Recognizing the fight against BDS is a fight against anti-Semitism

“Zionism is Racism.”

That is the rant that I heard echoing through the New York City Council Chambers as I awaited my turn to testify on resolution 1058-2016 last Thursday morning. It was a loud, choreographed chorus of hate, led by supporters of BDS seeking to derail the resolution officially “condemning all efforts to delegitimize the State of Israel and the global movement to boycott, divest from the people of Israel.”

At that hearing, I had the privilege to testify on behalf of the 150,000 Wiesenthal Center families in the New York region, and to continue in our collective and ongoing battle against those who seek to forward this latest vehicle of cloaked anti-Semitic fervor.

Since the movement’s inception, the Simon Wiesenthal Center has stood on the front lines of the battle to defeat the global BDS movement. Last Sunday, America commemorated the 15th anniversary of 9/11. Back in 2001, just days before those terrorist onslaughts against our nation, my senior colleagues at the Simon Wiesenthal Center, Rabbi Abraham Cooper and Dr. Shimon Samuels, witnessed another onslaught — this one against the Jewish people at the U.N.’s so-called World Conference Against Racism in Durban, South Africa. That was where hundreds of “human rights” NGOs launched the Israel = Apartheid distortions and set the stage for an international campaign to demonize and delegitimize the State of Israel and its Zionist supporters.

As each of us in Jewish communal leadership sought to testify publicly, we experienced what Israeli diplomats and other lovers of Zion have been confronted with — loud screeds seeking to stifle our voices. It is a chamber courtesy toward elected officials to allow them to open the hearing, so New York State Assembly member Charles Barron began by inveighing that “the State of Israel has violated every conceivable human right of the Palestinian people that you can conjure up in your mind…. They said sanctions will hurt, but apartheid kills. Occupation kills.”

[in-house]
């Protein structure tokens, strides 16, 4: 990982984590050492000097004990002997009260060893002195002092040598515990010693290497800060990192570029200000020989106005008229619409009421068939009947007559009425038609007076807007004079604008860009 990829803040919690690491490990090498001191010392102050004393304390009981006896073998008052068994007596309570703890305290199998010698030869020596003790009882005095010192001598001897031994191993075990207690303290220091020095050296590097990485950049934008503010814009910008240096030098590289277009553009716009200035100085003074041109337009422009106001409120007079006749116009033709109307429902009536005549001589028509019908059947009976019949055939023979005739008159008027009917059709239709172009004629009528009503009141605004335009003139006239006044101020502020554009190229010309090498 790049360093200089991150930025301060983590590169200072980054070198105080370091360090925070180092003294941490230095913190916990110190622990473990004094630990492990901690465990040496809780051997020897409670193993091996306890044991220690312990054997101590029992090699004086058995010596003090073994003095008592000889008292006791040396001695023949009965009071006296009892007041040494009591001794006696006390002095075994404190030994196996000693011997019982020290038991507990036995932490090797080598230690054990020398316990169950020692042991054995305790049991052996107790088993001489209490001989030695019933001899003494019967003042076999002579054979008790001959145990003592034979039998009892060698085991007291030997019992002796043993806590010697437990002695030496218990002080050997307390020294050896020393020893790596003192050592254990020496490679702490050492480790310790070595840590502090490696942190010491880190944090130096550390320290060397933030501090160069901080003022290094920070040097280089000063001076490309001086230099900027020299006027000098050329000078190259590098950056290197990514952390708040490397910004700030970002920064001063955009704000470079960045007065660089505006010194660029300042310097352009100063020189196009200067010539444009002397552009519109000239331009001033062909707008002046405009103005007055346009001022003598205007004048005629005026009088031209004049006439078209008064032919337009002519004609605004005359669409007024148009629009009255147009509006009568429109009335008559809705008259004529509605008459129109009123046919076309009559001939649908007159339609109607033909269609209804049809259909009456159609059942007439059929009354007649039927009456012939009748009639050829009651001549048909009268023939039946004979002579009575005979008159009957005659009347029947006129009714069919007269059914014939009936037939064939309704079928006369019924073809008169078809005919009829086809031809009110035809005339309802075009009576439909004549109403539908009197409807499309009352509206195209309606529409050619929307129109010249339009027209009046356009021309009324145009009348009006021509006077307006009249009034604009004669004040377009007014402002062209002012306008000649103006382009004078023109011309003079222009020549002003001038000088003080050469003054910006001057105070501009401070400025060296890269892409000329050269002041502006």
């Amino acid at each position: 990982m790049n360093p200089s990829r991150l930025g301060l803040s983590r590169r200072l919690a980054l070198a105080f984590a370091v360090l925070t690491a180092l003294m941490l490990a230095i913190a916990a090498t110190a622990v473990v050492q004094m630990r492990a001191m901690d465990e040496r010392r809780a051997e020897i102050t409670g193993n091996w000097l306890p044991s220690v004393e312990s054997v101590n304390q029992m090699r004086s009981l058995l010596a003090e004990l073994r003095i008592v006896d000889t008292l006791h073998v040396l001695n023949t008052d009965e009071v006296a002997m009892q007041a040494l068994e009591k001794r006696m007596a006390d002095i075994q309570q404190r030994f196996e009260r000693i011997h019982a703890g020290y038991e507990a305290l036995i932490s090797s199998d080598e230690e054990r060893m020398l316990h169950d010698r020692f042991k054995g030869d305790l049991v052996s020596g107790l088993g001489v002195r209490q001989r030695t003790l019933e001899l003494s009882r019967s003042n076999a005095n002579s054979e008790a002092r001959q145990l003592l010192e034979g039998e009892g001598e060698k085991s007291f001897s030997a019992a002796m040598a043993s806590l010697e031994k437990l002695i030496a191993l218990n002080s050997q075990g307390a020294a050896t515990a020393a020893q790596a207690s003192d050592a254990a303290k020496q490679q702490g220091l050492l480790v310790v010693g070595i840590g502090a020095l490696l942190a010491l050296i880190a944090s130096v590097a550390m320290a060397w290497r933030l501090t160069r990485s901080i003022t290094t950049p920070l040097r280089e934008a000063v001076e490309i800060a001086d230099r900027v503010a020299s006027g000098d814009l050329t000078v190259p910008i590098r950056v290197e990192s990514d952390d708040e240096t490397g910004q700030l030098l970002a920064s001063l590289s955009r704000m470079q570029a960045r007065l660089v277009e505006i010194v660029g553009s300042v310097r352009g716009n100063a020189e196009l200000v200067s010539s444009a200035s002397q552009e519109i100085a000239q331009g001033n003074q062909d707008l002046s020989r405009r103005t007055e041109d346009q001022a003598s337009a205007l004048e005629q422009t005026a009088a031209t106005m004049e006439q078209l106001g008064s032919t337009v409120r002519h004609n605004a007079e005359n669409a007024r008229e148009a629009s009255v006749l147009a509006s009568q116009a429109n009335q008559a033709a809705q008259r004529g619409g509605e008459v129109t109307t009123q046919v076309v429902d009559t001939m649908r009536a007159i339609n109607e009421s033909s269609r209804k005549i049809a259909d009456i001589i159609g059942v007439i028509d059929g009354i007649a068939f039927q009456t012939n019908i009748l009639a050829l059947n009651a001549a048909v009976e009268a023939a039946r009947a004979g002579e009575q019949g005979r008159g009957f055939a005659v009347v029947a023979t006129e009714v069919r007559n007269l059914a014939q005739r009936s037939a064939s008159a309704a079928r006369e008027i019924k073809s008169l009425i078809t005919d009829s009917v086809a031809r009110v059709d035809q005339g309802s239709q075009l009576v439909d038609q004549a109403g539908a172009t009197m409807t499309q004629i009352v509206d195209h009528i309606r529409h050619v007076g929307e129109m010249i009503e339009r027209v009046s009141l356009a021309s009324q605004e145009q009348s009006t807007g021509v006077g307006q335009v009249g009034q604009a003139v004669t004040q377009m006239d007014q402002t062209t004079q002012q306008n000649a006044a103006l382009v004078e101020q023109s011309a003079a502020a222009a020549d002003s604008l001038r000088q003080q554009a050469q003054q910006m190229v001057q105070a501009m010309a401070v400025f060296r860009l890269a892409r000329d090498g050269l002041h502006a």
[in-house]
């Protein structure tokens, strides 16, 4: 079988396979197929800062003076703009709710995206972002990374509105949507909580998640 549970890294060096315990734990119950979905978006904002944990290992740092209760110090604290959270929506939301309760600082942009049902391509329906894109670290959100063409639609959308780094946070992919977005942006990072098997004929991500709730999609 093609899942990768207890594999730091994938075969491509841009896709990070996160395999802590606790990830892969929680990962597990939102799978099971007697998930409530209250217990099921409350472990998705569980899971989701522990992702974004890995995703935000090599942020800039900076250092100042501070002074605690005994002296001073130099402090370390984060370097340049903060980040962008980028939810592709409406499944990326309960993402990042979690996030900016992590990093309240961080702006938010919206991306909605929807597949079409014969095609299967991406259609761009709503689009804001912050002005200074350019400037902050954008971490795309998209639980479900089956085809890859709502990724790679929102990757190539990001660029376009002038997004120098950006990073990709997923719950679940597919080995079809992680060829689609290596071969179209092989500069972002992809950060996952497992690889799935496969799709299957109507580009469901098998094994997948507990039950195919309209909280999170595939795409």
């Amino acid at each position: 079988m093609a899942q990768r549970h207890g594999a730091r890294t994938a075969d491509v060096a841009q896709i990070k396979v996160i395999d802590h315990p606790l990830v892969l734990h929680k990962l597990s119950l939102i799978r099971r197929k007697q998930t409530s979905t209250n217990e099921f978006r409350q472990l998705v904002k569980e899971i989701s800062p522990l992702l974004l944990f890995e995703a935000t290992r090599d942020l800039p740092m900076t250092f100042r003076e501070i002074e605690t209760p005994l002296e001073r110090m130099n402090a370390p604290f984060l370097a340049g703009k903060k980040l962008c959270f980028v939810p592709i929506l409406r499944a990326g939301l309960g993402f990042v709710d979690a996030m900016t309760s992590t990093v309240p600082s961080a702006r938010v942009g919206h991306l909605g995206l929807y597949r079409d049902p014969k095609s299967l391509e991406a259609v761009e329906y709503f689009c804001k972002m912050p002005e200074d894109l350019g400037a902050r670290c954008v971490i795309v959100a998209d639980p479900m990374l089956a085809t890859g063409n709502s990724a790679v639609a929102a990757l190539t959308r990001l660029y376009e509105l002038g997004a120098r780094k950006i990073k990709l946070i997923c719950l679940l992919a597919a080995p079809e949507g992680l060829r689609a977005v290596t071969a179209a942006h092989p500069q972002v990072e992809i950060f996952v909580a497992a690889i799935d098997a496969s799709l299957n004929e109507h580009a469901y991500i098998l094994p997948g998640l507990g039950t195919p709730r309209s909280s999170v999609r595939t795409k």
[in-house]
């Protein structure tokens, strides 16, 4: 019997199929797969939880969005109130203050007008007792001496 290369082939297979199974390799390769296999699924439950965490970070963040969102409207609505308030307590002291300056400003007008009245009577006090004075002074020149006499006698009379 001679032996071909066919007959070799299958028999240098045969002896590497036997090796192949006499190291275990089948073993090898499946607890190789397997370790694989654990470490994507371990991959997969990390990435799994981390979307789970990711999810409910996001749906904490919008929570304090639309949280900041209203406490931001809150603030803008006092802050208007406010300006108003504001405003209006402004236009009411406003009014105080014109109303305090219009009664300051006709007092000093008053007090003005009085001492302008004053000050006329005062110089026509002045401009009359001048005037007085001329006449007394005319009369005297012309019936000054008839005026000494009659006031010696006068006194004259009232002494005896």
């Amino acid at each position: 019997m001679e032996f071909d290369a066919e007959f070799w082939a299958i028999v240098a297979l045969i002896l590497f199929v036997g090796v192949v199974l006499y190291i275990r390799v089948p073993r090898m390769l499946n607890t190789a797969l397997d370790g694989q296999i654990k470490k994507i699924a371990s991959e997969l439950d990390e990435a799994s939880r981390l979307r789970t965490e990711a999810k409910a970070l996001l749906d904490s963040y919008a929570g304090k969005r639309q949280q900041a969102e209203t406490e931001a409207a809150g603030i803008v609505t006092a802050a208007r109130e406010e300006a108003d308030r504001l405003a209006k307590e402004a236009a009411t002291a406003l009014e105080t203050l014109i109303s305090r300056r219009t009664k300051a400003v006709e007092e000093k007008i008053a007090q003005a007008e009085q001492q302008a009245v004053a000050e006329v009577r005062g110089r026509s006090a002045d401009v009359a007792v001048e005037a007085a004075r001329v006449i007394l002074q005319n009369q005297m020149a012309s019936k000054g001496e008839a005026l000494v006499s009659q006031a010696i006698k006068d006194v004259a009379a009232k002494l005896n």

Despite Committee Chair Councilmember Helen Rosenthal’s best efforts at maintaining decorum, she did not meet with success. Pro-BDS advocates showed little appetite for any debate, preferring expulsion from the chamber for disrupting anti-BDS speakers while absurdly charging the resolution threatened their right of free speech.

We don’t need lectures on free speech. Every representative of the Jewish community sat in silence as such unrepentant BDS promoters as Linda Sarsour of the Arab Association of New York, Radhika Sainath of Palestine Legal, and others spoke uninterrupted. Upon listening to the canards and lies of those accusing Israel of targeting Palestinian children specifically — not accusing Hamas for using them as human shields — we allowed them to continue. Even when they demanded Palestinian right of return — a code term for Israel’s destruction — or when they unfurled a Palestinian flag, we still sat quietly, awaiting our opportunity to offer truth, not hate.

I told the City Council the truth: that BDS never has helped a single Palestinian. It isn’t designed to help a single Palestinian. It’s designed only to hurt Israelis. We showed how the BDS movement is attempting to shut down businesses where Palestinians and Jews work together and are paid equal wages, even when it means that hundreds of Palestinians on whose behalf the BDS supporters claim to advocate lose their jobs and ability to support their families.

We reminded all those in the chambers about the searing hypocrisy of activists who claim that their first amendment rights are endangered, even as their movement seeks to boycott Israeli institutions and silence Jewish voices from being heard.